Off and On the Raceway : Beyond Arden to Tweed

Last night was a nearly full moon, and it lit up the sky like a spotlight, making sleep difficult. The calls of whip-poor-wills continued long into the night. When dawn arrived we discovered a heavy dew had fallen, and individual drops of water were hanging from the grass blades all around us like tiny jewels. We took a few minutes to try to dry out the tent, but realized pretty quickly it would be to no avail, and packed everything up wet - soaking ourselves in the process. 

As we headed out onto the trail the morning was sunny, warm, and a soft breeze was blowing through the leaves overhead. For the first few kilometres we traversed a leafy corridor, enclosed by sun dappled green leaves of sugar maple, American beech, white birch, and white pine.


Periodically we would pass breaks in the forest, where small farms had been established on rolling grassy hills. Sean stopped to photograph a particularly picturesque wooden barn nestled in among the hills, and as he unpacked his camera, we noticed a young deer silently watching us from about 40 m down the trail. It stood watching us for about three minutes before walking off into the bush. I had never noticed how skinny deer's heads are - hardly wider than their necks!


As we continued down the trail we began to notice small changes in the landscape. We started seeing more exposed shied, and the terrain on either side of the trail became more uneven. Instead of the flat marshes we've been enjoying the past week, we began to see smaller, deeper, ponds with rocky shores, surrounded by white pine studded slopes.

In one of these ponds we stopped to admire a line of Midland Painted Turtles basking on a log with a male Wood Duck sitting in the middle of them. We noticed a patch of water lillies that was blooming with beautiful, white, star-shaped blossoms that has a yellow center. All around us dragonflies flitted about, munching on the plentiful mosquitoes.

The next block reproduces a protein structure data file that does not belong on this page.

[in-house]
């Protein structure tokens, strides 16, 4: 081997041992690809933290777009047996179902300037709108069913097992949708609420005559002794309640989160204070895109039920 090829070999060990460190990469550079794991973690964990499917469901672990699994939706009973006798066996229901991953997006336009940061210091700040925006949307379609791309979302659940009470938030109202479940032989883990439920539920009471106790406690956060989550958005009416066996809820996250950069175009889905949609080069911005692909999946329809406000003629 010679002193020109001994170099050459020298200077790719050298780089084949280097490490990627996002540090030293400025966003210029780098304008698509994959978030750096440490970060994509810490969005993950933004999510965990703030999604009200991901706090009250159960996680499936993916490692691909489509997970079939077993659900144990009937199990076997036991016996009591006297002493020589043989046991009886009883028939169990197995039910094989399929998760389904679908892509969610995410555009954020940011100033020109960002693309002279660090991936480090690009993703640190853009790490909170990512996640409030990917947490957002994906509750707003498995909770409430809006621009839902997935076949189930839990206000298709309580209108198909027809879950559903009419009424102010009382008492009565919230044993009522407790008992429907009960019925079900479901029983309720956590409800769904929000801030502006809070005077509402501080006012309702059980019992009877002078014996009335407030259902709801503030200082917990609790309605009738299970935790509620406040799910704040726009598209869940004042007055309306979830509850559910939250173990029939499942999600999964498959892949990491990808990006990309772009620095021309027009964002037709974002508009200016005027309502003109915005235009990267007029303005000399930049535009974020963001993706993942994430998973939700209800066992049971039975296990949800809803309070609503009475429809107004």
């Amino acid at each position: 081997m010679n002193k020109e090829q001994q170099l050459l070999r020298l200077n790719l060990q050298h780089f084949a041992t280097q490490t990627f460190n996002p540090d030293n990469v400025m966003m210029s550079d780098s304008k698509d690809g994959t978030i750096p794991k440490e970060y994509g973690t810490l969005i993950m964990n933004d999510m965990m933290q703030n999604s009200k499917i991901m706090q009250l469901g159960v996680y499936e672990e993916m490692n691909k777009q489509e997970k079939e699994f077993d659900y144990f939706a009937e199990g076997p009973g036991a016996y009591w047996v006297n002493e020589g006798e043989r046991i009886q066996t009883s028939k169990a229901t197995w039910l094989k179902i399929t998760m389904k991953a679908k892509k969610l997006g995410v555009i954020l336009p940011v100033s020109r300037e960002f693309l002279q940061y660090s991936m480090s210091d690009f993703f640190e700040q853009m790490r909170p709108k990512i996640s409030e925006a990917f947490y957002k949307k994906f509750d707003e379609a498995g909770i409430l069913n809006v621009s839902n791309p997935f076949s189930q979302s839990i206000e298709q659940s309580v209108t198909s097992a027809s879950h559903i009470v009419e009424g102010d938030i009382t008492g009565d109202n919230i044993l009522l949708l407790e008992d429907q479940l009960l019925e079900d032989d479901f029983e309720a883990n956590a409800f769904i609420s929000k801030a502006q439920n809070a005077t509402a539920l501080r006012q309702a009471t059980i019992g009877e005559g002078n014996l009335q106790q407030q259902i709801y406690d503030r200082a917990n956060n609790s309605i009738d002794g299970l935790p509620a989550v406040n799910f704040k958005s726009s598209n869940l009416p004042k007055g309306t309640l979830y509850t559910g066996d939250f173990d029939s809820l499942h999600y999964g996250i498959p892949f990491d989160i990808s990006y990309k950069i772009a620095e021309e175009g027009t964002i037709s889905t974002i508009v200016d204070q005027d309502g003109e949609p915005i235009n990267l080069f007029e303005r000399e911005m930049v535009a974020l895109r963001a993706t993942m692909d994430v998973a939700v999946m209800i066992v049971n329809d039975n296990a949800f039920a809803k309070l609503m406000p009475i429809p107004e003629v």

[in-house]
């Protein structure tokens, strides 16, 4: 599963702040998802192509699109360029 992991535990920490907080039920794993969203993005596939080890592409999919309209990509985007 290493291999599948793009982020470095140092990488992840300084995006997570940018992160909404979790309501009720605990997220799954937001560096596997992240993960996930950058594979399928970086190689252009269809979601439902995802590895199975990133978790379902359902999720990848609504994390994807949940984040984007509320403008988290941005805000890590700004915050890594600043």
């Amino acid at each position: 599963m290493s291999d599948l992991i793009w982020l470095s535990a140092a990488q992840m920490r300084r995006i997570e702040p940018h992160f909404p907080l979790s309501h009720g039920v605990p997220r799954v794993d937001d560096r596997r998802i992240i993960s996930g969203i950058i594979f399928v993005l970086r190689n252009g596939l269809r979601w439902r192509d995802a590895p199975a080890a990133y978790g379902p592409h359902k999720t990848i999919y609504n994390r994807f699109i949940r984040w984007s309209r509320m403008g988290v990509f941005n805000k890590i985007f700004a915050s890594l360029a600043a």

We continued through a mix of forest, small ponds, and open marshes until we came to a section of trail that was under water. The flood continued for at least 50 m, and was ankle deep at the trail edges, but considerably deeper towards the middle. We are happy to report that our little cart made it through without difficulty, as did we of course.  Indeed the entire scenario brought back memories of trekking through Newfoundland last year. 


Just before we reached the community of Kaladar we walked past an auto mechanic business. Here the trail and trail community began to transform from the beautiful conditions we have enjoyed since Ottawa and Smith Falls into something much more challenging.  Soon the pristine natural landscape was gone, and in its place, piles of derelict motor vehicles of all sizes and descriptions were decaying on both sides of the trail, and extended a ways back into the forest. A large pile of discarded tires also littered the trailside. A little farther on an ambulance was pulling up outside a very worn down and decrepit looking housing complex hidden back in the bush. It was evident immediately that times were harder for the working people of this community than they have been in the communities we've passed through recently. The stark contrast between the cottages of the well to do in the region so near by to communities in disrepair was startling. 

Around 10 am we stopped at a trailside Subway at a crossroads in Kaladar for two breakfast sandwiches. As we stood in the shade of the gas station to enjoy our second breakfast, a large group of motorcycles, several muscle cars with punctured mufflers, and quite a few cars and trucks pulling speed boats raced past on the highway in a roar of over-exaggerated noise. It felt like we'd entered a different world.  Refreshed and filled with energy we rejoined the Great Trail.